sketch

Final Project: Written Portrait

For my final project, I chose to make an interactive piece were the participant can write something into the project, and progressively reveal the image captured through the text.  I knew I wanted to utilize the camera in some way, and I wanted to have my final project incorporate text, so I thought the best way to go about doing this would be to create essentially a blank doc that could be written on to reveal an image. 

My basic inspiration for this project was old style text-based games, were the player would just be looking at a screen covered in letters and simply have to imagine the world they were playing in. In this way, I wanted the expereince to be primarily text-based.

To begin, I used code for making videos we had used on the Text Rain assignment, and then I incorporated posterizing effects that we were asked to make during the last exam.

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After implementing this, by using an array and a for() loop, I created a large display that I enabled the writer to push new key letters onto. Using the posterize code, I made the letters change color depending on the greyscale average of the region being written over.

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This was my basic outline going into the creation of my final product, and was what led me to my project as you see it today.  I wanted the individual to write about themselves, and as they constructed a more detailed bio of themselves, they would also build up a more detailed portrait of them as people. In this way, my project was designed to truly incorporate the individual into an experience.

Final from John Sprong on Vimeo.

The program proved too graphically demanding to upload to WordPress, so I uploaded it to Autolab and used this video to better illustrate the projects capabilities. To give the writer more control, I included the ability to delete text, and press enter to skip a line. I did this also to compensate for the fact that it takes a little while to actually fill the screen with letters. This is probably what most frustrates me about the project: that it is so hard to fill the screen with text. This is something I would want to tackle if I revisit this work. Also, the project seems to run much smoother on Firefox than on Internet Explorer… All in all, this project was an immense amount of fun, and I loved the freedom it provided me in creating something really representative of my interests!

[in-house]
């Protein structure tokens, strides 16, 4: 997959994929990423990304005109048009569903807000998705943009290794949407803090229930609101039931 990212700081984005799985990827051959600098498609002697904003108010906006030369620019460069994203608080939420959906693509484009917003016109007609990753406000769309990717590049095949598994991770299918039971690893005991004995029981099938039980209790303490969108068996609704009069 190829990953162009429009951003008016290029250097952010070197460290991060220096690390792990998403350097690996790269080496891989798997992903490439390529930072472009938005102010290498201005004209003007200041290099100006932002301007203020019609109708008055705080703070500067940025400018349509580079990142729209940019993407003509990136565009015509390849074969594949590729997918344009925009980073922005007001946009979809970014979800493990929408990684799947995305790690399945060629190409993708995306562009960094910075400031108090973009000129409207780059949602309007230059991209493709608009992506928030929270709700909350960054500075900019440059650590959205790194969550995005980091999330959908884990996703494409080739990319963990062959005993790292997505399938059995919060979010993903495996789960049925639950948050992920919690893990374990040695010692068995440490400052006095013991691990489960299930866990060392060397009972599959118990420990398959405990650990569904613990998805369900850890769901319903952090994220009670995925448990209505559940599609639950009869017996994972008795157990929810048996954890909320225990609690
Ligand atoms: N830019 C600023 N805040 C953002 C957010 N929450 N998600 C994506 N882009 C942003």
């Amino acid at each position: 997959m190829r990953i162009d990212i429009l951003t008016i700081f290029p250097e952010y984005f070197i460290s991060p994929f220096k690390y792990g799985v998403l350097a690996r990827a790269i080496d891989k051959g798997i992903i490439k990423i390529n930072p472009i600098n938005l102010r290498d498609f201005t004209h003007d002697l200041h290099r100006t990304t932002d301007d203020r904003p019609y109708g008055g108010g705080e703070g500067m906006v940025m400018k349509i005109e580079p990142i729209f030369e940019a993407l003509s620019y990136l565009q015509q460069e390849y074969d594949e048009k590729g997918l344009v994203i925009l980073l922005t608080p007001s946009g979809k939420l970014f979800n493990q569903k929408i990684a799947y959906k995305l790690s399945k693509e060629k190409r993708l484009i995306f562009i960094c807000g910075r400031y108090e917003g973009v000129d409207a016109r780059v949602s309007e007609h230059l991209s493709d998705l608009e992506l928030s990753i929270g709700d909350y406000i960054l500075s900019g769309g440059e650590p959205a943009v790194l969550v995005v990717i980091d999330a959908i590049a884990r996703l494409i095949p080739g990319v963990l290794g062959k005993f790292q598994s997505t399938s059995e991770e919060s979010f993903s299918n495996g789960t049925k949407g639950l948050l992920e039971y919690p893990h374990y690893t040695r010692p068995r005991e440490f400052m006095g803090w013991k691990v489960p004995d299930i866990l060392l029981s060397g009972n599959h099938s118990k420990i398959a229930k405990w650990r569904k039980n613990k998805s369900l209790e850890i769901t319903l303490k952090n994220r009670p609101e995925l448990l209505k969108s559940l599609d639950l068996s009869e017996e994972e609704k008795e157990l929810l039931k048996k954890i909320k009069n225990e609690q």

Final Project: Generative Alphabet Art

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My project is a generative art piece where every letter of the alphabet produces a different kind of artistic command. Thus, by putting together letters to create words and phrases, and art piece is created that is a visual metaphor for the words that have been typed.
For this project, I chose to use what we learned from turtles to draw the image, because I felt that it would using a single turtle to draw everything would create continuity.
I’m pretty happy with how it turned out with the time that I had. I think if I were to improve on this further, I’d like to implement a way for the user to “backspace” and delete previously typed letters.

sketch45.js

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Click above image to view gif.

rkc + yany1 : final project : the truth is out there

Move the UFO with your mouse and click the mouse to abduct cars!

thetruthisoutthere.js

For our final project, we created a generative landscape with a slight twist – an alien (you, the user) shows up and abducts all the cars because you have the power of mouseX,mouseY, and mouseIsPressed at your fingertips! The most difficult part was getting the car to fade away (because we first had it so the car popped off the screen, but since we had more time we decided to make the car disappear slowly so it actually feels like the UFO is abducting it). Moving the bridge was a lot more difficult than it should have been because we first constructed a class of objects, but had trouble with the code. If we worked on it more, I think we probably would’ve made it more like a game and added sound effects. This project is very different from what Lexi and I planned to do initially but we’re really happy with the results!

Here are some initial sketches: